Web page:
Gambling With Japan

Gambling With Japan

Denise Culver

Picture John Zeglis, chairman and CEO of AT&T Wireless, on a stallion, galloping through city streets shouting, “The Japanese are coming! The Japanese are coming!”

That’s the kind of excitement NTT DoCoMo hoped to generate yesterday when it announced that its partner, AT&T Wireless, in which the Japanese company owns a 16 percent stake, will begin carrying DoCoMo’s i-mode wireless Internet service in the United States early next year.

i-mode lets wireless users do all the things m-commerce analysts have been promising will explode into billions of dollars in revenues by 2004: check e-mail and stock quotes, locate things like restaurants and find entertainment information – all from wireless phones.

According to NTT DoCoMo execs, the company, which so far has only served Japanese customers, wants to begin branching out by serving customers in the Seattle area sometime next year, with an eye toward expanding nationwide in 18 to 24 months. To accommodate the plans, AT&T Wireless will set up a subsidiary in May for i-mode service.

Apparently, NTT hopes to charge as much for its i-mode service here as it does in Japan. More than 20 million Japanese users pay about $70 a month for voice and $17 for i-mode transmission fees. While the company is considering flat rates for the United States, NTT wants to bring in the same amount of money per customer here as it does in Japan, regardless of the billing system used.

To do so, the company largely is banking on the difference between the color displays used for i-mode and the black-and-white displays used by U.S. mobile carriers. Also, NTT is planning a number of special i-mode sites for U.S. users to encourage more frequent usage.

This is an interesting, albeit probably forced, gamble on AT&T Wireless’ part.

The forced aspect is simple: When someone owns 16 percent of your hide, you tend to do what they ask you to, especially when you’re taking a beating from every side.

The interesting gamble part is more complex.

If i-mode is successful in the States, it will be a mega-coup for AT&T and for m-commerce (not to mention the fact that I’ll have a ton of crow to eat). Almost any analyst that has made outrageous predictions for mobile commerce has done so while casting a wishful glance and a hopeful eye toward Japan.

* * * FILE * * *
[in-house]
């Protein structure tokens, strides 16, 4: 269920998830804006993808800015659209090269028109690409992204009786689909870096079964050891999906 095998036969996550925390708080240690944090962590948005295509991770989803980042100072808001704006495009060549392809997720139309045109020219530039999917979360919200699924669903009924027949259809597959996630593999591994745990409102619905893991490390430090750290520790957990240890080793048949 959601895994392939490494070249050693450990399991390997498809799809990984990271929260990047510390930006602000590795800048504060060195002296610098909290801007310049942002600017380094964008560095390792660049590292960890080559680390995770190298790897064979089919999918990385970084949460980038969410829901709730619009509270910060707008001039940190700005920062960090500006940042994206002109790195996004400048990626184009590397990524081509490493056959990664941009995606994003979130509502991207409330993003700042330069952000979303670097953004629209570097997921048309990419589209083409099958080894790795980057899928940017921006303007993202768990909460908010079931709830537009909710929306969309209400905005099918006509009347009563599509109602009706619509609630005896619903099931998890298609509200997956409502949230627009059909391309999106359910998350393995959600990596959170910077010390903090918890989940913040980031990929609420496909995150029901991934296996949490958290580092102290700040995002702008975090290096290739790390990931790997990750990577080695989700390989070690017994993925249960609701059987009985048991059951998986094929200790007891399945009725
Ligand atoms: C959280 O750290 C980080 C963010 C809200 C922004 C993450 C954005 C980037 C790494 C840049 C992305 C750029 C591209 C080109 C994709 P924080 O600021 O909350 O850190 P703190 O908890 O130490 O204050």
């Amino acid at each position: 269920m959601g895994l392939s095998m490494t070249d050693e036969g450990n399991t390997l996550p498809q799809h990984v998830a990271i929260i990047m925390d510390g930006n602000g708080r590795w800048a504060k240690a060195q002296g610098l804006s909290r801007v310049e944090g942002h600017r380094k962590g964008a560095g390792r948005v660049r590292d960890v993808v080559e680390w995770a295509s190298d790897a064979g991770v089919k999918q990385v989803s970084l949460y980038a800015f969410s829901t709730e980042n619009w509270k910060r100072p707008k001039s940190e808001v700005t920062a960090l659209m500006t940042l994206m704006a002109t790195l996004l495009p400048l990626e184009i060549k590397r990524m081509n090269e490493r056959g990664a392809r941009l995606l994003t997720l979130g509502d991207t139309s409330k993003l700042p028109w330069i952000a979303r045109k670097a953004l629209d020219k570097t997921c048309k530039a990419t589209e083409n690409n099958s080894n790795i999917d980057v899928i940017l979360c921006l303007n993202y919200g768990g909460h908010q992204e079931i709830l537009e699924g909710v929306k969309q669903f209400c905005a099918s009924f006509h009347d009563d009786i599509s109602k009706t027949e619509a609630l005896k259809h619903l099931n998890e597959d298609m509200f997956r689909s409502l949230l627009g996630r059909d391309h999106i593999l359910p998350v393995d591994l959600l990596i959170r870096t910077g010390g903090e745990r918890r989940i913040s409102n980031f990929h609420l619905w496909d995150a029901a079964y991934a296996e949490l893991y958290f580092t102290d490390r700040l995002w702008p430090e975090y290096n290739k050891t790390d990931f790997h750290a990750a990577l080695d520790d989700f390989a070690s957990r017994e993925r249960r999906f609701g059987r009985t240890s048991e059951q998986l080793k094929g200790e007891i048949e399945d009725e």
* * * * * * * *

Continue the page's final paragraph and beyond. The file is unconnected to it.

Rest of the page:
It’s certainly not going to be a cakewalk, though.

Americans are not Japanese. We don’t do things the way the Japanese culture does, so NTT is going to have to be willing to think American if it’s going to succeed here.

Furthermore, the pricing scenario is going to look scary to the young ‘uns that are used to carrying around a cell phone for pennies a month (or having mom subsidize it). That color screen is going to have to have a great deal of appeal before money is going to be taken away from other expenditures to make up the difference.

There’s also the significant question of logistics. The fact remains that the U.S. simply doesn’t have the cellular network to carry i-mode to the extent that Japan does. America is a huge country, and people here have a demand for service that extends across all of its territory. NTT has never before dealt with such concerns.

All of these issues – and others that haven’t even been addressed, but certainly will surface as the days pass – lead to the other possible outcome for the gamble: failure.

If this doesn’t succeed, it almost certainly spells the end for mobile commerce in the United States. Applications that fail here once are rarely revisited with success a second time, because we have long, unforgiving memories (Did I hear someone say “cynical?”), and we don’t like to look silly.

So before John jumps up on that horse and begins to ride it too far, he might consider how much that 16 percent stake is really worth. After all, we defeated the first guys that came through. It might be ugly for AT&T if the next battalion that comes hits the shore is defeated, as well.

Copyright © 2004 Ziff Davis Media Inc. All Rights Reserved. Originally appearing in The Net Economy.